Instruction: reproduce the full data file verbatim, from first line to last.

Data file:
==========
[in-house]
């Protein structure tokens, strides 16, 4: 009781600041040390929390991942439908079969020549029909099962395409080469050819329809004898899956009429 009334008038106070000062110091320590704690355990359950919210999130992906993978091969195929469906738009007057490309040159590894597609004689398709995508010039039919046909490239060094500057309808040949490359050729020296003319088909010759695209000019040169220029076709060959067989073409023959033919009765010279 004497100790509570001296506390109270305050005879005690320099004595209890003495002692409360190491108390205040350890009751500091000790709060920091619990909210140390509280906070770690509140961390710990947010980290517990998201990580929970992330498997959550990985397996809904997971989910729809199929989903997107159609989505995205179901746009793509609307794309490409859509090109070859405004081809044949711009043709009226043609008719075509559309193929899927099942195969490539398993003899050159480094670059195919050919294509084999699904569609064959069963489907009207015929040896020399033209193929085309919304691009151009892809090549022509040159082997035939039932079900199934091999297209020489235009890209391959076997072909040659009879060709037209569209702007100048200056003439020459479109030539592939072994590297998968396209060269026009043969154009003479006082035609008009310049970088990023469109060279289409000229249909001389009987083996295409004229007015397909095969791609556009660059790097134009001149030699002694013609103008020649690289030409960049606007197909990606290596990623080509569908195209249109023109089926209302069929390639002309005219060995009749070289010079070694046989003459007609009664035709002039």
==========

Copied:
[in-house]
């Protein structure tokens, strides 16, 4: 009781600041040390929390991942439908079969020549029909099962395409080469050819329809004898899956009429 009334008038106070000062110091320590704690355990359950919210999130992906993978091969195929469906738009007057490309040159590894597609004689398709995508010039039919046909490239060094500057309808040949490359050729020296003319088909010759695209000019040169220029076709060959067989073409023959033919009765010279 004497100790509570001296506390109270305050005879005690320099004595209890003495002692409360190491108390205040350890009751500091000790709060920091619990909210140390509280906070770690509140961390710990947010980290517990998201990580929970992330498997959550990985397996809904997971989910729809199929989903997107159609989505995205179901746009793509609307794309490409859509090109070859405004081809044949711009043709009226043609008719075509559309193929899927099942195969490539398993003899050159480094670059195919050919294509084999699904569609064959069963489907009207015929040896020399033209193929085309919304691009151009892809090549022509040159082997035939039932079900199934091999297209020489235009890209391959076997072909040659009879060709037209569209702007100048200056003439020459479109030539592939072994590297998968396209060269026009043969154009003479006082035609008009310049970088990023469109060279289409000229249909001389009987083996295409004229007015397909095969791609556009660059790097134009001149030699002694013609103008020649690289030409960049606007197909990606290596990623080509569908195209249109023109089926209302069929390639002309005219060995009749070289010079070694046989003459007609009664035709002039």